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  • Most Serious Problems — Correspondence Examination126

    Legislative Recommendations

    Most Serious Problems

    Most Litigated Issues Case Advocacy Appendices

    MSP

    #8 CORRESPONDENCE EXAMINATION: The IRS’s Correspondence

    Examination Procedures Burden Taxpayers and Are Not Effective in Educating the Taxpayer and Promoting Future Voluntary Compliance

    RESPONSIBLE OFFICIALS

    Mary Beth Murphy, Commissioner, Small Business/Self-Employed Division Ken Corbin, Commissioner, Wage and Investment Division

    TAXPAYER RIGHTS IMPACTED1

    ■■ The Right to be Informed

    ■■ The Right to Quality Service

    ■■ The Right to Pay No More than the Correct Amount of Tax

    ■■ The Right to Challenge the IRS’s Position and be Heard

    ■■ The Right to a Fair and Just Tax System

    DEFINITION OF PROBLEM

    Internal Revenue Code (IRC) § 7602(a) provides the IRS with the authority to conduct examinations for the purposes of determining whether a tax return is correct, creating a return where the taxpayer has not filed, and determining a taxpayer’s tax liability. In fiscal year (FY) 2017, the IRS audited almost 1.1 million tax returns (including business and individual returns), approximately 0.5 percent of all returns received that year.2 During FY 2017, the IRS conducted approximately 71 percent of all audits (business and individual) by correspondence.3 Proponents of correspondence examinations argue they are beneficial because they allow the IRS to audit many taxpayers without complex issues and minimize burden for them. However, in many cases, the issues deemed as “not complex” may involve complicated rules and procedures, or complicated fact situations, or both as in the case of the Earned Income Tax Credit (EITC). In addition, taxpayers audited by correspondence may suffer greater burden because of:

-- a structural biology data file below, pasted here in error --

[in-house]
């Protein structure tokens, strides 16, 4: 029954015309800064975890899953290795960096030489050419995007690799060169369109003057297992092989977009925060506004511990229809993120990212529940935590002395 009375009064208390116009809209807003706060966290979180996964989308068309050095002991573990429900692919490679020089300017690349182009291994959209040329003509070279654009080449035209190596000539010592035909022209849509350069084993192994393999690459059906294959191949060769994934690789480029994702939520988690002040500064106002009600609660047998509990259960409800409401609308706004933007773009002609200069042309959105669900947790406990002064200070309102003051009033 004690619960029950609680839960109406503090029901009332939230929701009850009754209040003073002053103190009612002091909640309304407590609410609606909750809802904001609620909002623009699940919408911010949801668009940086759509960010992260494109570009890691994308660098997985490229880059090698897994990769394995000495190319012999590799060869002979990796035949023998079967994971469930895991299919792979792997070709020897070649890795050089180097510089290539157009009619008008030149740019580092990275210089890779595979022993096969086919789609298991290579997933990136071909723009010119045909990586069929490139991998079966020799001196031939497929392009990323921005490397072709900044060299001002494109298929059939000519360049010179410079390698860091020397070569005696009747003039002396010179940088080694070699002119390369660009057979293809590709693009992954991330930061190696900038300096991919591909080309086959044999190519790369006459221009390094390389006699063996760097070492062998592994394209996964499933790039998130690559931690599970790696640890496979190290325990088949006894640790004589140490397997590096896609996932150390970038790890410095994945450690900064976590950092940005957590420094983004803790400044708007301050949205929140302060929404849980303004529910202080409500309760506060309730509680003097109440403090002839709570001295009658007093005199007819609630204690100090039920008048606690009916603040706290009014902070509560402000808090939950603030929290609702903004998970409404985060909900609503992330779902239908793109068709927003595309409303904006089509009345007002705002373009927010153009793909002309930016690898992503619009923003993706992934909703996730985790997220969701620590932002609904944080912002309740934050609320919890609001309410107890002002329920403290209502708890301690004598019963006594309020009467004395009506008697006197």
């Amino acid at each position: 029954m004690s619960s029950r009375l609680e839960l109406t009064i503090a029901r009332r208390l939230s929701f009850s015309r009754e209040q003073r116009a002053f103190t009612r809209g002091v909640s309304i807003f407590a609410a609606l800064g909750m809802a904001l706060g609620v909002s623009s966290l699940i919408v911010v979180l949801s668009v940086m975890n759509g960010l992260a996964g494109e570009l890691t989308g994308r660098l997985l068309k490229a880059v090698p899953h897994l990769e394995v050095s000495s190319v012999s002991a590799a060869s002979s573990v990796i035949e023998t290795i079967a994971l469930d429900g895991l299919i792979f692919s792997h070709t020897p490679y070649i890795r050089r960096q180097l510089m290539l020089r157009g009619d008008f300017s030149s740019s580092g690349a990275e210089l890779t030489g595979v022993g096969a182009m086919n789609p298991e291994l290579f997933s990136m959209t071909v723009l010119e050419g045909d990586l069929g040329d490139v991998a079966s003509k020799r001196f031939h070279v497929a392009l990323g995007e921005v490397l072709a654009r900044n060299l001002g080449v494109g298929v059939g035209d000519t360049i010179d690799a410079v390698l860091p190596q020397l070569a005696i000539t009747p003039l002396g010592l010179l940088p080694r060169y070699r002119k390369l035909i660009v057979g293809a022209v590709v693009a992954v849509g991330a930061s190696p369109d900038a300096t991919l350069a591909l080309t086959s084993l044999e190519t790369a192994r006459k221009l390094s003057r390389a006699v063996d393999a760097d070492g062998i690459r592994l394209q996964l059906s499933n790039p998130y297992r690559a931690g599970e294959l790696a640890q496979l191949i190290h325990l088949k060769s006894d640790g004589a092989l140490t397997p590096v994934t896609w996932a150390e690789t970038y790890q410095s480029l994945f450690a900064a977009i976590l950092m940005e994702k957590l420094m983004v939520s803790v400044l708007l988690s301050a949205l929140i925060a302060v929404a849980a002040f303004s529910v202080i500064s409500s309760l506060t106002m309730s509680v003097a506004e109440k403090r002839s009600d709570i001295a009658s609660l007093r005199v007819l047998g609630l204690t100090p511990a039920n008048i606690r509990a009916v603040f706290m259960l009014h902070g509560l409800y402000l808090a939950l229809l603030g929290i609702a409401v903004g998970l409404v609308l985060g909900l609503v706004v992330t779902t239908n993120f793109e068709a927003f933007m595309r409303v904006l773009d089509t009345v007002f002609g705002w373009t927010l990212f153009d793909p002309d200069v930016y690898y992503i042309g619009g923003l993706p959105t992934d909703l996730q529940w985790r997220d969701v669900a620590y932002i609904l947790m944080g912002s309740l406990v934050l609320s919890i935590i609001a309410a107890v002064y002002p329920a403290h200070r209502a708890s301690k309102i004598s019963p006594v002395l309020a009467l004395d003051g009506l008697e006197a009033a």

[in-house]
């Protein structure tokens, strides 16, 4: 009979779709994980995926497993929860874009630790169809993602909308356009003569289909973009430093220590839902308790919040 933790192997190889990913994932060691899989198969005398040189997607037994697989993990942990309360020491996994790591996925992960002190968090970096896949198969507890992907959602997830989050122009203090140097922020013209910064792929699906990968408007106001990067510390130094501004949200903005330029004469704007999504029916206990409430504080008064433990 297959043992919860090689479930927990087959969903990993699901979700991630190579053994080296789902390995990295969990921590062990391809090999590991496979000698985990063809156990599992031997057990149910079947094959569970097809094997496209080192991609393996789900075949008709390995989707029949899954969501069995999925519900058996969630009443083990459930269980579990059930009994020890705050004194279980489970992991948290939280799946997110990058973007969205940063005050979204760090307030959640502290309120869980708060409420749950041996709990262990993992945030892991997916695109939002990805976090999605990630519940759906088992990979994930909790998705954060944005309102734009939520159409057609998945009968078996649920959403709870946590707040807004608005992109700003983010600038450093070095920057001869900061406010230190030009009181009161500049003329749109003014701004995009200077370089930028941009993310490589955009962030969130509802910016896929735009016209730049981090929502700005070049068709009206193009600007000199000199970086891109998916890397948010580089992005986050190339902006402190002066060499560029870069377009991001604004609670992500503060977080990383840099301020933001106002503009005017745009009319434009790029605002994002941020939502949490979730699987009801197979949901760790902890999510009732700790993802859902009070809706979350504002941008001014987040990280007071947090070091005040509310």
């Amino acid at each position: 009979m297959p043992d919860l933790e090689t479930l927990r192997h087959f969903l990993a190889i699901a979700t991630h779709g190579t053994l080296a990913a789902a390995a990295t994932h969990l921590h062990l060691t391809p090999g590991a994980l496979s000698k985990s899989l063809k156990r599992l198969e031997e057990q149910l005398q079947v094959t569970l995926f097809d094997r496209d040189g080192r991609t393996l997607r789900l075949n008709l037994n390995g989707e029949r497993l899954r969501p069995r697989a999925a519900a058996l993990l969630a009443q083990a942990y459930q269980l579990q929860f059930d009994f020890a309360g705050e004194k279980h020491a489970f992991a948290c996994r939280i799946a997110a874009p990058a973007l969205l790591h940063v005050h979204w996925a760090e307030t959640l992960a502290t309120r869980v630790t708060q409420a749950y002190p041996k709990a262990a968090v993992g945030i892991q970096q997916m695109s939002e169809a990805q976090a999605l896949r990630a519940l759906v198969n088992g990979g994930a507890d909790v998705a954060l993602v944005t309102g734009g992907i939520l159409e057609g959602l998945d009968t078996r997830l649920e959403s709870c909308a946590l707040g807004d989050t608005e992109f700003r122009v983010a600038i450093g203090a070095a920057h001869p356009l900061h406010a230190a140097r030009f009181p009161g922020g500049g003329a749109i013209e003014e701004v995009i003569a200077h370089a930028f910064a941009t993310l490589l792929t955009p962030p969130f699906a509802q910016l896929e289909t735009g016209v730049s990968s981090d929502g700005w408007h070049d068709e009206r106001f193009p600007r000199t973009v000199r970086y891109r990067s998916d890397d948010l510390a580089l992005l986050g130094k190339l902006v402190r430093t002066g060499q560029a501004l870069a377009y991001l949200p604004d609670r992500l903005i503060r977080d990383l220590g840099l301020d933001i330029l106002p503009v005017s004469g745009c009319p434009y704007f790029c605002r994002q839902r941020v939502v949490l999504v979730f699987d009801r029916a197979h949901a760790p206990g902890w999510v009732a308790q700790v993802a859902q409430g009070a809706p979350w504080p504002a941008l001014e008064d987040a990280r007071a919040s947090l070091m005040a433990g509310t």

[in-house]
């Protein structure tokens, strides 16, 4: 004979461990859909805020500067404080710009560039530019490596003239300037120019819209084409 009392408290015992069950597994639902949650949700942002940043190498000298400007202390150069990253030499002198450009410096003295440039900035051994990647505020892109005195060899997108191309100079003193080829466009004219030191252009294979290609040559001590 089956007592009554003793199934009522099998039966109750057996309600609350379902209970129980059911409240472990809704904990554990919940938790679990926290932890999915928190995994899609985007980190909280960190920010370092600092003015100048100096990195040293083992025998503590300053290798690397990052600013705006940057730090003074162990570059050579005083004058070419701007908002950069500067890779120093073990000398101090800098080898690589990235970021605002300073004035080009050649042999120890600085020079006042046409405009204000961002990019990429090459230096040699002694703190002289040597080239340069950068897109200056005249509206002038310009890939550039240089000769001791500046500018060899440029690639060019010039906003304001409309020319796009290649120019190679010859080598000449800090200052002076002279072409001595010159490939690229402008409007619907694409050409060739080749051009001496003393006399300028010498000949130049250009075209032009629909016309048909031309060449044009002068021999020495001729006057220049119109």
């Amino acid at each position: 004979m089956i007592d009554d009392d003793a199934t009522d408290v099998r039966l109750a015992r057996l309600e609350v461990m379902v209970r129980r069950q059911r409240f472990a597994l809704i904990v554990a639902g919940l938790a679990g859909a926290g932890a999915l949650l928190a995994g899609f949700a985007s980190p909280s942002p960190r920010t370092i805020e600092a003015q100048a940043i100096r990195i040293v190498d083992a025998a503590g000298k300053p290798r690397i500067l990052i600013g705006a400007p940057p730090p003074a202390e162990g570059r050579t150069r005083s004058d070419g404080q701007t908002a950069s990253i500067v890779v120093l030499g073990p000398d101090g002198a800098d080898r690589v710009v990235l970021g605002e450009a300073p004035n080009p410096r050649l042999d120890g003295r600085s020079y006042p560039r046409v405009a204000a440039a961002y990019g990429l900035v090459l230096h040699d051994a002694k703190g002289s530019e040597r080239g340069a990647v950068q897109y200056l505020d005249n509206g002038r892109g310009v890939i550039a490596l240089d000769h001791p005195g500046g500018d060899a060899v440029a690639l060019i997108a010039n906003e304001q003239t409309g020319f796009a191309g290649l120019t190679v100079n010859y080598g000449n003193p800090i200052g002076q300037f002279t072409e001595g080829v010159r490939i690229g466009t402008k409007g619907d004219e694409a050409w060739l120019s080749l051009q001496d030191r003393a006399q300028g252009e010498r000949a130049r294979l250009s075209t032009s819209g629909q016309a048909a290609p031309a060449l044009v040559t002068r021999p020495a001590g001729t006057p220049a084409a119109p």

■■ The difficulty of sending and receiving correspondence (including having it considered at the right time);

    ■■ The lack of clarity in IRS correspondence; and

    ■■ The lack of a single employee assigned to the taxpayer’s case.

    1 See Taxpayer Bill of Rights (TBOR), www.TaxpayerAdvocate.irs.gov/taxpayer-rights. The rights contained in the TBOR are also codified in the Internal Revenue Code (IRC). See IRC § 7803(a)(3).

    2 IRS Data Book, 2017, Publication 55B, 21 (Mar. 2018). This number does not include certain returns, such as those of tax exempt and government entities, nor does it include other compliance contacts that can be considered “unreal” audits, and which make the number much higher. See National Taxpayer Advocate 2017 Annual Report to Congress 49-63 (Most Serious Problem: Audit Rates: The IRS Is Conducting Significant Types and Amounts of Compliance Activities that It Does Not Deem to Be Traditional Audits, Thereby Underreporting the Extent of Its Compliance Activity and Return on Investment, and Circumventing Taxpayer Protections).

    3 IRS Data Book, 2017, Publication 55B, 22 (Mar. 2018).

  • Taxpayer Advocate Service — 2018 Annual Report to Congress — Volume One 127

    Legislative Recommendations

    Most Serious Problems

    Most Litigated IssuesCase AdvocacyAppendices

    For FY 2018 correspondence audits, the IRS took more than 65 days to respond to the majority of taxpayer replies in both EITC cases and non-EITC refundable credit cases.4 During FY 2018, the Small Business/Self-Employed Division (SB/SE) exam employees answered the exam phone line only about 35 percent of the time5 and, not surprisingly, SB/SE reported receiving only about 0.87 incoming calls per correspondence exam potentially because taxpayers could not get through.6 These problems are exacerbated when the audited taxpayer is low income, has limited English proficiency, or there are other impediments that hinder communication during the audit.

    An examination is primarily an education vehicle, so the taxpayer learns the rules, corrects mistakes, and can comply in the future. The tax assessed from the examination is a byproduct of the exam, but it is not the purpose. In fact, the IRS gains about twice as much from the long-term effects of an audit than it does from the actual audit itself.7

    The National Taxpayer Advocate is concerned that:

    ■■ Audit selection procedures may lead to complex cases being audited by correspondence and a disproportionate burden on low income taxpayers;

    ■■ Insufficient training on complex issues for correspondence examiners may prevent them from correctly determining the liability or knowing when to transfer a case to an employee with specific expertise;

    ■■ A substantial number of taxpayers audited by correspondence face barriers to understanding and effectively participating in the audit;